Emeritus Professor R Geraint Gruffydd
26 March 2015
Tributes have been paid to Emeritus Professor R Geraint Gruffydd who died on Tuesday 24 March, aged 86.
Professor Gruffydd joined the Department of Welsh at Aberystwyth in 1970 following his appointment to the Chair of Welsh Language and Literature. He was appointed Dean of the Arts in 1974, and in 1979 became Librarian of the National Library of Wales.
A graduate of the University of Bangor and Jesus College Oxford, he worked as Assistant Editor on the University of Wales Dictionary for two years, and then as Lecturer at the Department of Welsh at Bangor University, until his appointment to Aberystwyth in 1970.
In 1985 he became Director of the Centre for Advanced Welsh and Celtic Studies, and later served as Vice-President of Aberystwyth University. He was appointed Emeritus Professor at Aberystwyth in 1993 and was honoured as Fellow of the University in 2004.
Following the news of his death, Dr Bleddyn Huws, Senior Lecturer at the Department of Welsh, Aberystwyth University said: "It is doubtful whether there was any period in the history of Welsh literature that Professor Emeritus R. Geraint Gruffydd was not proficient in. Although it was the works of the prose authors of the Elizabethan period that was the focus of his DPhil thesis at Oxford – and it was on that basis that he developed to be one of our chief authorities on the literature of the Renaissance period – he also contributed extensively to the field of medieval Welsh poetry. He was an authority on works of the Poets of the Princes and the work Dafydd ap Gwilym and the Poets of the Nobility. He was a complete scholar of Welsh. He excelled as a literary critic due to the breadth and depth of his knowledge of literature in every century, and the robustness of his critical faculties. It was worth reading Geraint’s critical articles if only to appreciate his exquisite style and admire his command of the Welsh language.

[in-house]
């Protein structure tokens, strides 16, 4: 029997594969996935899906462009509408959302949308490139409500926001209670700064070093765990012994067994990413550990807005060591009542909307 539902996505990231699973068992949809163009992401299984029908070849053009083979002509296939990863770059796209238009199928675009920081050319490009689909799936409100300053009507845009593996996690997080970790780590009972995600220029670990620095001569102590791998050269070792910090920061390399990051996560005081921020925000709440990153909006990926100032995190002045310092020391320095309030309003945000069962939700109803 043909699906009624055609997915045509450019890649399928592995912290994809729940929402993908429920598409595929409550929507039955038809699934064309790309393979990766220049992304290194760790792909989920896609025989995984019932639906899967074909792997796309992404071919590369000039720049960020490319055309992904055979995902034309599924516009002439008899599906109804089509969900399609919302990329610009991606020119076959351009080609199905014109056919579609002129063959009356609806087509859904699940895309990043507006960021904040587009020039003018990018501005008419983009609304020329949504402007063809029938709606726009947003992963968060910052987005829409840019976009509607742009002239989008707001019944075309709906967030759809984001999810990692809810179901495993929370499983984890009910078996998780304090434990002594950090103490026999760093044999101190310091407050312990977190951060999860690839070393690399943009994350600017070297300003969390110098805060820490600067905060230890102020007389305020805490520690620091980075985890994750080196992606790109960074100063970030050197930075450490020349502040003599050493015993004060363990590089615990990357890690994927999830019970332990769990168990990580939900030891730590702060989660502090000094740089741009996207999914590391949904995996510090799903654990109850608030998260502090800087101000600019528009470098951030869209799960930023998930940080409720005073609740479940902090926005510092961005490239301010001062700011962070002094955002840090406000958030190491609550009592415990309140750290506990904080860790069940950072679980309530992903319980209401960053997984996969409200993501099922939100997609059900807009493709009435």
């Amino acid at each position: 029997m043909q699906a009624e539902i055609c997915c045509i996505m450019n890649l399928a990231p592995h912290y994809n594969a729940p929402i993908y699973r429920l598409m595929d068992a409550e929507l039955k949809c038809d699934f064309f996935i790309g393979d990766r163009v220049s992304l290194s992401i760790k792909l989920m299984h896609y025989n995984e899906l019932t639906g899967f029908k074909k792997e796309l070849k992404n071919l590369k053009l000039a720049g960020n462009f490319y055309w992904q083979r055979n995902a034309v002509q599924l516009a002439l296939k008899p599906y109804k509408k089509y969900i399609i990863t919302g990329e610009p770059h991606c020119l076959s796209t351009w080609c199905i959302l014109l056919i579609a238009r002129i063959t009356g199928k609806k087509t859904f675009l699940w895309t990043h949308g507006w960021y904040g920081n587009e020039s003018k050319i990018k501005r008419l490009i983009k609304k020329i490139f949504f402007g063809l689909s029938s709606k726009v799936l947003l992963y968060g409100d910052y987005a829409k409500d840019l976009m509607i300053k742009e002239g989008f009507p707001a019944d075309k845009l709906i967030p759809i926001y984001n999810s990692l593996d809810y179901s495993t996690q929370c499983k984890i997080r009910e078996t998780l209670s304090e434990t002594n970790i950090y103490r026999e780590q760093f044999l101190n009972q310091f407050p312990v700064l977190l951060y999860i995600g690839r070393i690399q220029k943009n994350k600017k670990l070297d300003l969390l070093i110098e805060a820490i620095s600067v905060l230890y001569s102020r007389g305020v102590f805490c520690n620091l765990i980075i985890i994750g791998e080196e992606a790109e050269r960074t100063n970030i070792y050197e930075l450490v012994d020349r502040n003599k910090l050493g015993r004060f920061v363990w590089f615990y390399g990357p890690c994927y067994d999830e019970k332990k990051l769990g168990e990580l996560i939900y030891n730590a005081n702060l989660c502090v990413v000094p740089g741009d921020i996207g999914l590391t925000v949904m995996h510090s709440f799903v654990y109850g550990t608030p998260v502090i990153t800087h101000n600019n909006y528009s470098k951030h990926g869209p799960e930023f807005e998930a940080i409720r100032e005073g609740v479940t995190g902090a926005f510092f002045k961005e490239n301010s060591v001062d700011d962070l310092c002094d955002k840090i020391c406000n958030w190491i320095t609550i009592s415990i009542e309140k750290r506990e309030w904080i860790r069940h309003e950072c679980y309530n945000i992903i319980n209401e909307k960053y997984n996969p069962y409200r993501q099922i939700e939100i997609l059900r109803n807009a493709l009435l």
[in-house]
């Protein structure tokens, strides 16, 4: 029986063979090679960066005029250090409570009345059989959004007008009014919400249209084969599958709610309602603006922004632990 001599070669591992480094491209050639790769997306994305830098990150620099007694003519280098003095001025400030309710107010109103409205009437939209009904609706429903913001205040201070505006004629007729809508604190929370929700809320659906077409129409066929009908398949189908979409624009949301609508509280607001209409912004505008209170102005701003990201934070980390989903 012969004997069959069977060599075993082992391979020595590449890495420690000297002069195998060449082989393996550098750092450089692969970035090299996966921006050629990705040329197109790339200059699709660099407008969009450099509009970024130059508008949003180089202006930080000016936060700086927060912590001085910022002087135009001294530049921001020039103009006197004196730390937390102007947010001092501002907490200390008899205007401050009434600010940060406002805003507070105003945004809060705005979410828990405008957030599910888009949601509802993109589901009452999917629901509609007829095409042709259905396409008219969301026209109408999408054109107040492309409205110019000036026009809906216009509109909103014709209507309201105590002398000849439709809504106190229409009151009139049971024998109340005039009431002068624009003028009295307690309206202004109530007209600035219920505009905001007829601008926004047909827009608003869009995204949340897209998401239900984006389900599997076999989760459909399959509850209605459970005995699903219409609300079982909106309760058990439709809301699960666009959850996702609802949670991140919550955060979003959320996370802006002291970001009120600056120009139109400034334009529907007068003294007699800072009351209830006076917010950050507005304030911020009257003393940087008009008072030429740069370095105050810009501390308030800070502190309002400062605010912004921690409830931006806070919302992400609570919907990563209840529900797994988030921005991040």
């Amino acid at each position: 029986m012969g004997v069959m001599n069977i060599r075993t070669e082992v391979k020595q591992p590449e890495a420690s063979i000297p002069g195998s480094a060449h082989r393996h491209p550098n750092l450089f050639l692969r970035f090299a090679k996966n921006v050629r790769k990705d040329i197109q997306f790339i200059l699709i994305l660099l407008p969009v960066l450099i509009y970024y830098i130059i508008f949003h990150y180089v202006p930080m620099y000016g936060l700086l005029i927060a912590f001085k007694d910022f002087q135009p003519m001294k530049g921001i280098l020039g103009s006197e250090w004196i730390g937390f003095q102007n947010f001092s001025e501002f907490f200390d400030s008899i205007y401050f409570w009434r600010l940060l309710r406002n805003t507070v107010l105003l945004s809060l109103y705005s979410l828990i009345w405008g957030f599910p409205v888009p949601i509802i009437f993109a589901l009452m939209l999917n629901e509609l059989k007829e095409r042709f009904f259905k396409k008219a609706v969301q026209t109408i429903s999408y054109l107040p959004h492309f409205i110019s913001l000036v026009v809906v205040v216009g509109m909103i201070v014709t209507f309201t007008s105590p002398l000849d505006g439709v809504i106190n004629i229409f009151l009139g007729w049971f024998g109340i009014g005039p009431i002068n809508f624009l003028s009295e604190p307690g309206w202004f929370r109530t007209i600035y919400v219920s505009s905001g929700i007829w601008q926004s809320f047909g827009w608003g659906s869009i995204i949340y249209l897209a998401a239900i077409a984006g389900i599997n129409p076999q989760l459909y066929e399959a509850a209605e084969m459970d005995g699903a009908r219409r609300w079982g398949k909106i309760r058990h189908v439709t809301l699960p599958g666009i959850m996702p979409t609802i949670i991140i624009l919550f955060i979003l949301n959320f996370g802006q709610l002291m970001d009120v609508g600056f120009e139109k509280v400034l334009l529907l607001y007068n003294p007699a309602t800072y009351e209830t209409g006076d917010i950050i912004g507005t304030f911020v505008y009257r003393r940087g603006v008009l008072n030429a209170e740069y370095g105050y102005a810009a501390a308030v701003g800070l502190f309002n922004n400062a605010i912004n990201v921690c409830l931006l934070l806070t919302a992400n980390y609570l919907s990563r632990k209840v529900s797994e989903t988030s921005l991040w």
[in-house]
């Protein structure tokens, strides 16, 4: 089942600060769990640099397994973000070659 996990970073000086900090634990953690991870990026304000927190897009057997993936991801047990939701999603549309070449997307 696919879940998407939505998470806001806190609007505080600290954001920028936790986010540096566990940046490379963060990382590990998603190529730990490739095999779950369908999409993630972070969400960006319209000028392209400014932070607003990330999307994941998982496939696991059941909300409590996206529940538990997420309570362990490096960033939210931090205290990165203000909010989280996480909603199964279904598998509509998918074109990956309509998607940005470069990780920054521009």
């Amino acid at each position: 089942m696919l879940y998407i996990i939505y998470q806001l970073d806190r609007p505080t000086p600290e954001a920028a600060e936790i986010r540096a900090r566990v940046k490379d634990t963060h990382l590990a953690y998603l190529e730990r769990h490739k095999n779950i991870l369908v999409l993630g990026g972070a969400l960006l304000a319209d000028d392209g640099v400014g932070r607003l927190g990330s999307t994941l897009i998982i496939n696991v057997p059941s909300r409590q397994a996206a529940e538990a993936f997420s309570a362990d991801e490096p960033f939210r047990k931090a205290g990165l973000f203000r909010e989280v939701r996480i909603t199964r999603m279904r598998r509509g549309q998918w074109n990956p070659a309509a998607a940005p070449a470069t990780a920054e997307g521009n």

As Head of Department and as an administrator and director of research he was very polite and helpful, and a gentleman in everything he did. Many of today’s Welsh and Celtic scholars in countries around the world are indebted to him for his guidance and support, and secure and generous leadership over the years. We extend our deepest sympathy to his widow Luned, and his children Siân, Rhun and Pyrs and their families.”
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